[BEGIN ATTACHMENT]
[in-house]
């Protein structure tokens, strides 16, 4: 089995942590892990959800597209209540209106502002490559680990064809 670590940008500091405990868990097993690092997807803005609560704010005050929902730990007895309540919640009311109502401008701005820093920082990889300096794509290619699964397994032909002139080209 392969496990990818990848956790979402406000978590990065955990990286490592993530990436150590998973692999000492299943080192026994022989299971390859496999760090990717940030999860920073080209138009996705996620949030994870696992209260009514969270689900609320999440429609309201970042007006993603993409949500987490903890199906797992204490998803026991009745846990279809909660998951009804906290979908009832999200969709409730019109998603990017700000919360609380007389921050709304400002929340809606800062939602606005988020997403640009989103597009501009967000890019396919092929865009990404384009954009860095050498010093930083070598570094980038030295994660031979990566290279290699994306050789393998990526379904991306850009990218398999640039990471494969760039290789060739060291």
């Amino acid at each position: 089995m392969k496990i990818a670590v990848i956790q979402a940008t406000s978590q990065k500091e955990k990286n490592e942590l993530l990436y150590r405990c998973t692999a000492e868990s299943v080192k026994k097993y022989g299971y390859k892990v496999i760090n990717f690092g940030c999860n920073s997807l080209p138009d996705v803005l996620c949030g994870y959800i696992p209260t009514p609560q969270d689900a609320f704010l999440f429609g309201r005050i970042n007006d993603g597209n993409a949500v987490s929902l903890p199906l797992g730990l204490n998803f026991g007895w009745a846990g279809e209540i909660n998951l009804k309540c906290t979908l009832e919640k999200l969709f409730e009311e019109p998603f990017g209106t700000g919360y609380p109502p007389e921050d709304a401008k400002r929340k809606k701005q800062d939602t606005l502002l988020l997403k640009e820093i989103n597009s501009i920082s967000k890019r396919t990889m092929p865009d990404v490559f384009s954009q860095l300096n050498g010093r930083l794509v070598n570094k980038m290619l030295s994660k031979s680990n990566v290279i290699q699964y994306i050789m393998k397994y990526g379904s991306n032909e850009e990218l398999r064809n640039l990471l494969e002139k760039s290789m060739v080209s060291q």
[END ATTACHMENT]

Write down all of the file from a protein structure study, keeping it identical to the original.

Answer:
[in-house]
């Protein structure tokens, strides 16, 4: 089995942590892990959800597209209540209106502002490559680990064809 670590940008500091405990868990097993690092997807803005609560704010005050929902730990007895309540919640009311109502401008701005820093920082990889300096794509290619699964397994032909002139080209 392969496990990818990848956790979402406000978590990065955990990286490592993530990436150590998973692999000492299943080192026994022989299971390859496999760090990717940030999860920073080209138009996705996620949030994870696992209260009514969270689900609320999440429609309201970042007006993603993409949500987490903890199906797992204490998803026991009745846990279809909660998951009804906290979908009832999200969709409730019109998603990017700000919360609380007389921050709304400002929340809606800062939602606005988020997403640009989103597009501009967000890019396919092929865009990404384009954009860095050498010093930083070598570094980038030295994660031979990566290279290699994306050789393998990526379904991306850009990218398999640039990471494969760039290789060739060291």
């Amino acid at each position: 089995m392969k496990i990818a670590v990848i956790q979402a940008t406000s978590q990065k500091e955990k990286n490592e942590l993530l990436y150590r405990c998973t692999a000492e868990s299943v080192k026994k097993y022989g299971y390859k892990v496999i760090n990717f690092g940030c999860n920073s997807l080209p138009d996705v803005l996620c949030g994870y959800i696992p209260t009514p609560q969270d689900a609320f704010l999440f429609g309201r005050i970042n007006d993603g597209n993409a949500v987490s929902l903890p199906l797992g730990l204490n998803f026991g007895w009745a846990g279809e209540i909660n998951l009804k309540c906290t979908l009832e919640k999200l969709f409730e009311e019109p998603f990017g209106t700000g919360y609380p109502p007389e921050d709304a401008k400002r929340k809606k701005q800062d939602t606005l502002l988020l997403k640009e820093i989103n597009s501009i920082s967000k890019r396919t990889m092929p865009d990404v490559f384009s954009q860095l300096n050498g010093r930083l794509v070598n570094k980038m290619l030295s994660k031979s680990n990566v290279i290699q699964y994306i050789m393998k397994y990526g379904s991306n032909e850009e990218l398999r064809n640039l990471l494969e002139k760039s290789m060739v080209s060291q």